Light from our light bulb is not collimated because each photon is moving in its own individual direction, and so light spreads out. Laser light is collimated because all of the photons it emits are moving in the same direction from the very beginning. Laser photons are effectively emitted parallel to one another and so do not cause the beam to widen.

A property of light that is related to collimation is the “attenuation” of light. Attenuation of light is the loss of intensity of the light as the light beam travels away from its source.

Definition: Attenuated Light

A beam of light “attenuates” if the intensity of light decreases as the light travels. We say that such a beam of light is attenuated.

Let’s first consider a laser light source. Let’s say that the intensity of the light when it leaves the laser is 𝐼, and the intensity of the light is 𝐼 at a distance of 1 m. We can understand the intensity of the light as the number of photons that are in a given area. The higher the density of photons, the higher the intensity of the light. We would say that the light attenuates if the density of photons, and hence the intensity of the beam, decreases as the beam travels.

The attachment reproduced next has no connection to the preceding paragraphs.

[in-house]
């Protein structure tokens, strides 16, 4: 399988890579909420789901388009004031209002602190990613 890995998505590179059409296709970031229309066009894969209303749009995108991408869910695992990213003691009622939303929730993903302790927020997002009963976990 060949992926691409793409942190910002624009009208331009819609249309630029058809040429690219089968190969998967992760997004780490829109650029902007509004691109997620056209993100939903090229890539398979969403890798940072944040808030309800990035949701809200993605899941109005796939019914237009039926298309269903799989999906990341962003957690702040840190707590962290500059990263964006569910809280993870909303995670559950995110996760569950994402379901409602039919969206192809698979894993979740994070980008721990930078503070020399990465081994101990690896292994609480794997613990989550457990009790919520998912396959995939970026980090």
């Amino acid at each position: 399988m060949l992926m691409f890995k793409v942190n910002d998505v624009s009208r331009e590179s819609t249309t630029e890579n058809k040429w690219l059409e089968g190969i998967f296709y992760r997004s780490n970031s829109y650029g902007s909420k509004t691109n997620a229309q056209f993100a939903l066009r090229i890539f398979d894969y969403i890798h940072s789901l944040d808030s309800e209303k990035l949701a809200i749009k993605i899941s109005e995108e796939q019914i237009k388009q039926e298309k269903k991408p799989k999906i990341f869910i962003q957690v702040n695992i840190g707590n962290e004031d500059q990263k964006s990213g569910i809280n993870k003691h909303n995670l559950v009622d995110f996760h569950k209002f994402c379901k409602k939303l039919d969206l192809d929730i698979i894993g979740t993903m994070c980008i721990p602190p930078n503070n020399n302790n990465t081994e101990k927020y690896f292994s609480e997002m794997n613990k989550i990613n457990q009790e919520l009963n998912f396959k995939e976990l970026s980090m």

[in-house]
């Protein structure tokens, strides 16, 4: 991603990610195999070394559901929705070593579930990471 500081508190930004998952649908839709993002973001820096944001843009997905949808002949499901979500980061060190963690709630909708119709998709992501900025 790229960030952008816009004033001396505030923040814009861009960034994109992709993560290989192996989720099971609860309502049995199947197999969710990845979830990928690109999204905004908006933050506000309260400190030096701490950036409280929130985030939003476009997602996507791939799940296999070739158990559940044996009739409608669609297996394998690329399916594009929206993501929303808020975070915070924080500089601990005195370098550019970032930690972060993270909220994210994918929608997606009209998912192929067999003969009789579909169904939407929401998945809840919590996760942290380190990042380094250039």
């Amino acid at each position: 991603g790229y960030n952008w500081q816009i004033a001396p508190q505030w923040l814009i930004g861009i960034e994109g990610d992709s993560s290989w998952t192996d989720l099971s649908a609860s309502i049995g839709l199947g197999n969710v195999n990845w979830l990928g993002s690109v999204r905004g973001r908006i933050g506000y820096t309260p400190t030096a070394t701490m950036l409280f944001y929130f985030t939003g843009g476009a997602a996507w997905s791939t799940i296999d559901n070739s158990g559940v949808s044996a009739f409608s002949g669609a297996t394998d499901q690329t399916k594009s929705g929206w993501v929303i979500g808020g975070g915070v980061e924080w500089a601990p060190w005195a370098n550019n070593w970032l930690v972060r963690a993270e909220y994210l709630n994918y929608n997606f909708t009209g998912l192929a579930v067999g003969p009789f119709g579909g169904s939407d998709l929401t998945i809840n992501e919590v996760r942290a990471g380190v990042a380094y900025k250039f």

In the following diagram, we can see how each photon in the laser beam is emitted parallel to the beam. We have seen how this means that the laser does not spread out as it travels; it remains a collimated beam.

Since the laser beam is tightly collimated, there are the same number of photons at each point along the beam. In particular, this means that at the start of the beam and 1 m along the beam, the intensity of the light must be the same. This means that, for the laser, we can say that 𝐼=𝐼. We can say that the laser beam does not experience any attenuation.

Let’s now consider an incandescent light bulb. Let’s again label the intensity of the light immediately after it leaves the bulb as 𝐼 and label the intensity of the light at a distance of 1 m as 𝐼.

In the following diagram, we show a light bulb and a section of the light it emits. We can see that the photons emitted from the light bulb are all travelling in different directions. This means that the photons spread out as they travel away from the light bulb, resulting in a beam that is not collimated. The intensities at 0 m and 1 m are labeled on this diagram as 𝐼 and 𝐼 respectively.

Closer to the light bulb, the photons are closer together, and as they spread out further away from the bulb, the same number of photons take up a larger area in space. This means that as the beam travels away from the bulb, the intensity of the beam decreases. In other words, 𝐼<𝐼.

Example 4: Exploring Collimation and Attenuation of Different Light Sources

The diagram represents the beams emitted by a red laser light source and an incandescent white light source.

  1. Which light source produces a more collimated beam?
  2. For the red laser light source, how does the light intensity 𝐼 at the emitting surface of the beam compare to the light intensity 𝐼 of the beam at a distance 𝑑 from the emitting surface?